The Malibu location is today known as Malibu Creek State Park. Formerly called the Century Ranch and owned by 20th Century Fox Studios until the 1980s, the site today is returning to a natural state, and is marked by a rusted Jeep and an ambulance used in the show. Through the 1990s, the area was occasionally used for television commercial production.

On February 23, 2008, series stars Mike Farrell, Loretta Swit and William Christopher (along with producers Gene Reynolds and Burt Metcalfe and M*A*S*H director Charles S. Dubin) reunited at the set to celebrate its partial restoration. The rebuilt signpost is now displayed on weekends, along with tent markers and maps and photos of the set. The state park is open to the public. It was also the location where the film How Green Was My Valley (1941) and the Planet of the Apes television series (1974) were filmed, among many other productions. Much of this location, including the signpost and markers, were destroyed in the 2018 Woolsey Fire. [3]

Smithsonian exhibitEdit

 
The operating room set on display in the National Museum of American History as part of the "MASH: Binding Up the Wounds" exhibit in 1983.

The exhibit M*A*S*H: Binding Up the Wounds was at the National Museum of American History from July 30, 1983 through February 3, 1985. The exhibit was extremely popular, drawing more than 17,000 in a single week, a record for any Smithsonian display.[4]

On exhibit were The Swamp and Operating Room sets, one of the show's 14 Emmy Awards, early drafts of the pilot script, costumes from the show and other memorabilia. Sets were decorated with props from the show including the iconic signpost, Hawkeye's still and Major Winchester's Webcor tape recorder and phonograph. The exhibit also encouraged visitors to compare the show to real Mobile Army Surgical Hospitals of the Korean and the Vietnam Wars. [5][6]

Radar's teddy bear, originally found at the ranch set, was never on display at the Smithsonian. Following completion of production, the prop was kept by the show's set designer. It was sold several times including to Burghoff himself.[7] It was sold at auction on July 29, 2005 for $11,800, it sold again on March 27, 2015 for $14,307.50 after 19 bids.[8]

ContentEdit

M*A*S*H was one of the first network series to feature brief partial nudity (notably Gary Burghoff's buttocks in "The Sniper" and Hawkeye in one of the "Dear Dad" episodes). A different innovation was the show's producers' desire not to have a laugh track, contrary to the network's desire to have one. They compromised by omitting laughter in the scenes set in the operating room. The DVD releases of the series allow viewers to select an audio version with no laugh track.

In his blog, writer Ken Levine revealed that on one occasion, when the cast offered too many nitpicking "notes" on a script, his writing partner and he changed the script to a "cold show" – one set during the frigid Korean winter. The cast then had to stand around barrel fires in parkas at the Malibu ranch when the temperatures neared 100 °F (38 °C). Levine says, "This happened maybe twice, and we never got a ticky-tack note again."[9]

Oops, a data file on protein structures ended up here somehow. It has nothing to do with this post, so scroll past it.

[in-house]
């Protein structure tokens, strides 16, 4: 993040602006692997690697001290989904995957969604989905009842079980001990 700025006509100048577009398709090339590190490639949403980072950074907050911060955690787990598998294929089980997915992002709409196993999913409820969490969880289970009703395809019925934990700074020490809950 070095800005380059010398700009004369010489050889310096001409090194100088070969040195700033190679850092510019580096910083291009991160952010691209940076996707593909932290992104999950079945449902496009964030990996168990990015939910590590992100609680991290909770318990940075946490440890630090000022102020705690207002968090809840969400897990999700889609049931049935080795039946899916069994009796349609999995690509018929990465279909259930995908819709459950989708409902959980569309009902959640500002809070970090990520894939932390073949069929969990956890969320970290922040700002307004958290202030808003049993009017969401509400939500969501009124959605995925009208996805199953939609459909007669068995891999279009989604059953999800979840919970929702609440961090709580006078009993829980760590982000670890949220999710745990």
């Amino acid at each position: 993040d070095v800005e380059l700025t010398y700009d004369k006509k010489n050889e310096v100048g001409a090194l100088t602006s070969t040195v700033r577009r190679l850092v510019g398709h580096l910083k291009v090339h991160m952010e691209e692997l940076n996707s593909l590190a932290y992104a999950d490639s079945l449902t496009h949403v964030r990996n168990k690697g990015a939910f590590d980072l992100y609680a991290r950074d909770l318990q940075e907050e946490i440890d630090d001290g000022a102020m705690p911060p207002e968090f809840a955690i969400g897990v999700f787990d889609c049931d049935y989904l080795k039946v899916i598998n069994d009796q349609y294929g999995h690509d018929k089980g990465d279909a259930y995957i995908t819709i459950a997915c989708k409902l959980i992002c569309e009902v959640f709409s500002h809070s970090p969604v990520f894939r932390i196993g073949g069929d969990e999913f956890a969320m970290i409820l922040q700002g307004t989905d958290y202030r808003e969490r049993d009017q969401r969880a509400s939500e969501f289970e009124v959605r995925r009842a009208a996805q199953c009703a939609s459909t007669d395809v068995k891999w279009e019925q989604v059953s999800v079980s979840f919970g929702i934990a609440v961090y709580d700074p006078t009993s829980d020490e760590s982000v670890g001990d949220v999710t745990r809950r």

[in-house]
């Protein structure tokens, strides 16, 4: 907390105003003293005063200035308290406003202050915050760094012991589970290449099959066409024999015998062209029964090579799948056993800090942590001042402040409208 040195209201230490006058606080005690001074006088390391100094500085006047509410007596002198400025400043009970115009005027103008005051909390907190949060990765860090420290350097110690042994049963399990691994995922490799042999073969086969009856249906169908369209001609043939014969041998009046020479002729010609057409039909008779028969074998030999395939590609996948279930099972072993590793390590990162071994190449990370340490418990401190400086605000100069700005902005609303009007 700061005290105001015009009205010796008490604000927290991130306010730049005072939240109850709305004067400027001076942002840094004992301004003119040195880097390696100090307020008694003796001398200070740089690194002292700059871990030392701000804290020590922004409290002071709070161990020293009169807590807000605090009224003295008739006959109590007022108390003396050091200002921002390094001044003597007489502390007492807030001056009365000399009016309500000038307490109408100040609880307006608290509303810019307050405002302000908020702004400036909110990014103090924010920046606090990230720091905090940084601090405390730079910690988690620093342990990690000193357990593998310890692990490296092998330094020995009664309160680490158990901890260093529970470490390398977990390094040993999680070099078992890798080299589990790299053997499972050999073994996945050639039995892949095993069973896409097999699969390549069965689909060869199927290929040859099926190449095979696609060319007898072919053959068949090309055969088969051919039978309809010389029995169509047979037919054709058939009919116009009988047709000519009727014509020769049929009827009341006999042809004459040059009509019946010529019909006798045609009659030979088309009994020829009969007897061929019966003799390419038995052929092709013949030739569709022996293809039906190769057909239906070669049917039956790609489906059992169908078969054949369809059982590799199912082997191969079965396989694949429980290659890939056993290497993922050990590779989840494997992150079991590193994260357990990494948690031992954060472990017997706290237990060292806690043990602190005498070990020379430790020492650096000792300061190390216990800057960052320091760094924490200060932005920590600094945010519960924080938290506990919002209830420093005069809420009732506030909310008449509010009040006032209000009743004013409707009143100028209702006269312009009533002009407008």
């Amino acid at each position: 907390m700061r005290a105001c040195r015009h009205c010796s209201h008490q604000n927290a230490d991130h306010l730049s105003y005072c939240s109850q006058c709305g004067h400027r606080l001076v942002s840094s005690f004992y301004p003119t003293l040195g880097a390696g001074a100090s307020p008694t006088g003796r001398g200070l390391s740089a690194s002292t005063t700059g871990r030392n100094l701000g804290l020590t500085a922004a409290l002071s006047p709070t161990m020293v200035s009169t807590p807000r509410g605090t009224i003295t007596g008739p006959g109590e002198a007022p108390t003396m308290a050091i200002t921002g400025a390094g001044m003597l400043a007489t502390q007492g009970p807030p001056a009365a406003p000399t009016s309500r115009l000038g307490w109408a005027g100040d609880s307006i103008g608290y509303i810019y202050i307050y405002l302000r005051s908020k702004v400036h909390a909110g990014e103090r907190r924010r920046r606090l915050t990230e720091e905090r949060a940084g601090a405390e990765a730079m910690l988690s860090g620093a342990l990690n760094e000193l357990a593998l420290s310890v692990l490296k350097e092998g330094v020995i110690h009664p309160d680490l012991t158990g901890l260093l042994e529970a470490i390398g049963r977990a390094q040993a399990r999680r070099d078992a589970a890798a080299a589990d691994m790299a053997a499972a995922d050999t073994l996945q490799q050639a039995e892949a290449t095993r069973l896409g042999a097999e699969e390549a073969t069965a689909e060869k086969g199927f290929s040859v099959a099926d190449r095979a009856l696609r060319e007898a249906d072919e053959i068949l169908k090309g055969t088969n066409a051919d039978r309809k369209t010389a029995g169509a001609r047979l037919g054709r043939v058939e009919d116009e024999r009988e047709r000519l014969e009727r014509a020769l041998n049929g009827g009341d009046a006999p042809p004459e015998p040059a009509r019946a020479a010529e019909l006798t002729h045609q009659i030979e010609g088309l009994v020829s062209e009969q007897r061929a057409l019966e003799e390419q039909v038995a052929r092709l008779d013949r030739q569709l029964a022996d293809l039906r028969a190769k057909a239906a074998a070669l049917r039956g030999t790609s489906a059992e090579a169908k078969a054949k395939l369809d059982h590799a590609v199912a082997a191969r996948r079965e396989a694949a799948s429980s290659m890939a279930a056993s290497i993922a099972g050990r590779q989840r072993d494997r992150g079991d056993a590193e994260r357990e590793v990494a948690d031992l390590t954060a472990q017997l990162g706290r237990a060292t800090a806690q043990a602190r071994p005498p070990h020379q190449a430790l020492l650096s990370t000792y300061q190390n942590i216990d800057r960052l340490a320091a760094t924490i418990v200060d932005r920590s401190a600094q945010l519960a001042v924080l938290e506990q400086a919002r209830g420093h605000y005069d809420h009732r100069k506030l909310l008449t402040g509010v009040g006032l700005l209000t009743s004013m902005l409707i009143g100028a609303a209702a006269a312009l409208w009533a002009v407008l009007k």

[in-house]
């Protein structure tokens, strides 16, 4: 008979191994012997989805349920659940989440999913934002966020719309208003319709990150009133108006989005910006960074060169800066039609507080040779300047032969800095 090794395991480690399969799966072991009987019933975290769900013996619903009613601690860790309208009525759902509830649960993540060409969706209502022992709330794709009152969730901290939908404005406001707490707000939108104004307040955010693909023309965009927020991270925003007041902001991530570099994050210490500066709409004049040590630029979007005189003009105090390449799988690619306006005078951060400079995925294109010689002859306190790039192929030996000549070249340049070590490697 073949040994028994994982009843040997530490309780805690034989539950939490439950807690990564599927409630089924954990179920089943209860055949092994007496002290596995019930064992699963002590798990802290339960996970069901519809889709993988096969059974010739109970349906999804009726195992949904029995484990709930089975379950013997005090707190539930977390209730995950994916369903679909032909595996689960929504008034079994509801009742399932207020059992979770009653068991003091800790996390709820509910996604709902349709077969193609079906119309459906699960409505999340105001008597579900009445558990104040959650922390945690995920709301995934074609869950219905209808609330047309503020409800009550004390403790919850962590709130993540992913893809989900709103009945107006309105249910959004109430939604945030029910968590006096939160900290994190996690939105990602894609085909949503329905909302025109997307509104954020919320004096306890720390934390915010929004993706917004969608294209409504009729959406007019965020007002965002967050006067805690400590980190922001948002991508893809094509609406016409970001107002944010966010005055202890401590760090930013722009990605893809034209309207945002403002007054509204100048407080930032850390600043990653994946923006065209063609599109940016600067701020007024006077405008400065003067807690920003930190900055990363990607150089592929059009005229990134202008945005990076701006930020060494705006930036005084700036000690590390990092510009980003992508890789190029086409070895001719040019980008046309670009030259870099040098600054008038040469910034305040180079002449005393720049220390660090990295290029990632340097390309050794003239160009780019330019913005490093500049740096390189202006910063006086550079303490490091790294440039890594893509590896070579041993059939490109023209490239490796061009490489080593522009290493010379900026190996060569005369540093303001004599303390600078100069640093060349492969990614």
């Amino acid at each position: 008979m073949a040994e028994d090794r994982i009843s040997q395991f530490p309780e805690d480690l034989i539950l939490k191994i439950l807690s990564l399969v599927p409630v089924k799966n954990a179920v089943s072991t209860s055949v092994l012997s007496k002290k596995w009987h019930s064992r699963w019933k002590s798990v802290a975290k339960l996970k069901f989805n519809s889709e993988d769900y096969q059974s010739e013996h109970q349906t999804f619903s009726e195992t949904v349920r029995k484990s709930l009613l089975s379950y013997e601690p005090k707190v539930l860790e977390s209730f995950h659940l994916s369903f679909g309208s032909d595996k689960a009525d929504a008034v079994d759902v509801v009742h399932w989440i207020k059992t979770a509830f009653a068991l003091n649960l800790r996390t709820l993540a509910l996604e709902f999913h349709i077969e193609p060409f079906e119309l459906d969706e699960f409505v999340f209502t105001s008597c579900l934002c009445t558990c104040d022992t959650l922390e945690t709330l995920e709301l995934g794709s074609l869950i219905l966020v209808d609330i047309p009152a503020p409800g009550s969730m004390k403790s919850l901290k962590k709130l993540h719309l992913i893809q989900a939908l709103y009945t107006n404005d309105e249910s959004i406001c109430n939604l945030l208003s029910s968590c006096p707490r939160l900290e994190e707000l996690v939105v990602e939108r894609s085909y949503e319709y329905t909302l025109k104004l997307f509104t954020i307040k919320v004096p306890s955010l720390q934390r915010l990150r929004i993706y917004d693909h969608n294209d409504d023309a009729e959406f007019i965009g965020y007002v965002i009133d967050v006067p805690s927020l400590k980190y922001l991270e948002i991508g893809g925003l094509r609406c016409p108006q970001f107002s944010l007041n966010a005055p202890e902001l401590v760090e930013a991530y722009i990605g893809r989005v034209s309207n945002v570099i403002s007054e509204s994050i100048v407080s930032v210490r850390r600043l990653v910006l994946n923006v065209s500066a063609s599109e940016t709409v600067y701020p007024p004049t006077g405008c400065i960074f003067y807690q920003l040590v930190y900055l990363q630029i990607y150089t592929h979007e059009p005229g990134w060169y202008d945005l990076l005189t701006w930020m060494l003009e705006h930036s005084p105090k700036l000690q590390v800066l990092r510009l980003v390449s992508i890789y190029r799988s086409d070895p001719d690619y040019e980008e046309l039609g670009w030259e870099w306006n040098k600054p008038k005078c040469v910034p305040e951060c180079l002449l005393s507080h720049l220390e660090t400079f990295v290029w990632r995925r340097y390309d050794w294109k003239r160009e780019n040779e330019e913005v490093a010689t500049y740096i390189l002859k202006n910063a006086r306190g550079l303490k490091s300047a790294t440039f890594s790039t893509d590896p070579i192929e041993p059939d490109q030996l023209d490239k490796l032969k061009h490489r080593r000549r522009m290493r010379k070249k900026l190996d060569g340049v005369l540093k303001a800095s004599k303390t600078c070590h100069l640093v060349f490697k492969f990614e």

Jackie Cooper wrote that Alan Alda, whom Cooper directed in several episodes during the first two seasons, concealed a lot of hostility beneath the surface, and the two of them barely spoke to each other by the time Cooper's tenure on the show ended.[10]

VehiclesEdit

The helicopters used on the series were model H-13 Sioux (military designation and nickname of the Bell 47 civilian model). As in the film, some care seems to have been taken to use the correct model of the long-lived Bell 47 series. In the opening credits and many of the episodes, Korean War-vintage H-13Ds and Es (Bell 47D-1s) were used complete with period-correct external litters. A later (1954–73) 47G occasionally made an appearance. The helicopters are similar in appearance (with the later "G" models having larger two-piece fuel tanks, a slightly revised cabin, and other changes) with differences noticeable only to a serious helicopter fan. In the pilot episode, a later Bell 47J (production began in 1957) was shown flying Henry Blake to Seoul, en route to a meeting with General Hammond in Tokyo.[11] A Sud Aviation Allouette II helicopter was also shown transporting Henry Blake to the 4077th in the episode "Henry, Please Come Home".

The Jeeps used were 1953 military M38 or civil CJ2A Willys Jeeps and also World War II Ford GPWs and Willys MB's. Two episodes featured the M38A1 Jeep, one of which was stolen from a General by Radar and Hawkeye after their Jeep was stolen. Two of the ambulances were WC-54 Dodges and one was a WC-27. A WC-54 ambulance remains at the site and was burned in the Malibu fires on October 9, 1982, while a second WC-27 survives at a South El Monte museum without any markings. The bus used to transport the wounded was a 1954 Ford model. In the last season, an M43 ambulance from the Korean War era also was used in conjunction with the WC-54s and WC-27.

Laugh trackEdit

Series creators Larry Gelbart and Gene Reynolds wanted M*A*S*H broadcast without a laugh track. Though CBS initially rejected the idea, a compromise was reached that allowed for omitting the laughter during operating room scenes if desired. "We told the network that under no circumstances would we ever can laughter during an OR scene when the doctors were working," said Gelbart in 1998. "It’s hard to imagine that 300 people were in there laughing at somebody’s guts being sewn up."[12]